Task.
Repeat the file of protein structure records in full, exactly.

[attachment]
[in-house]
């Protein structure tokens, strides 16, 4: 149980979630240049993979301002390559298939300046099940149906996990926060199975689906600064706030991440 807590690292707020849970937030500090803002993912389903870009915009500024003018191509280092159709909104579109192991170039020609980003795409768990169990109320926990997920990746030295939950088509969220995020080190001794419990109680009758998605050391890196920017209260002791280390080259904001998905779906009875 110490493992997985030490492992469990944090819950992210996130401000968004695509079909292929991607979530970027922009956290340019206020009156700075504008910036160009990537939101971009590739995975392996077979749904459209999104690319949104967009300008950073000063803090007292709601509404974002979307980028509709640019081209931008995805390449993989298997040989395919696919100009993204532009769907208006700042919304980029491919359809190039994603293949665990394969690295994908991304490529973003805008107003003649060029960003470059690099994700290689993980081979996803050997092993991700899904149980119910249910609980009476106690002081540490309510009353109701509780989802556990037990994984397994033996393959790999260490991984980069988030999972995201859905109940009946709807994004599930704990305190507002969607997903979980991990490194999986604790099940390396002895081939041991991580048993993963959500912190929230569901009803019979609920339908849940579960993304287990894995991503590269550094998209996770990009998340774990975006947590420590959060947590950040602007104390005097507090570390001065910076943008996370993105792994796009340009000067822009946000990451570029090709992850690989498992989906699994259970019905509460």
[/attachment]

[in-house]
């Protein structure tokens, strides 16, 4: 149980979630240049993979301002390559298939300046099940149906996990926060199975689906600064706030991440 807590690292707020849970937030500090803002993912389903870009915009500024003018191509280092159709909104579109192991170039020609980003795409768990169990109320926990997920990746030295939950088509969220995020080190001794419990109680009758998605050391890196920017209260002791280390080259904001998905779906009875 110490493992997985030490492992469990944090819950992210996130401000968004695509079909292929991607979530970027922009956290340019206020009156700075504008910036160009990537939101971009590739995975392996077979749904459209999104690319949104967009300008950073000063803090007292709601509404974002979307980028509709640019081209931008995805390449993989298997040989395919696919100009993204532009769907208006700042919304980029491919359809190039994603293949665990394969690295994908991304490529973003805008107003003649060029960003470059690099994700290689993980081979996803050997092993991700899904149980119910249910609980009476106690002081540490309510009353109701509780989802556990037990994984397994033996393959790999260490991984980069988030999972995201859905109940009946709807994004599930704990305190507002969607997903979980991990490194999986604790099940390396002895081939041991991580048993993963959500912190929230569901009803019979609920339908849940579960993304287990894995991503590269550094998209996770990009998340774990975006947590420590959060947590950040602007104390005097507090570390001065910076943008996370993105792994796009340009000067822009946000990451570029090709992850690989498992989906699994259970019905509460």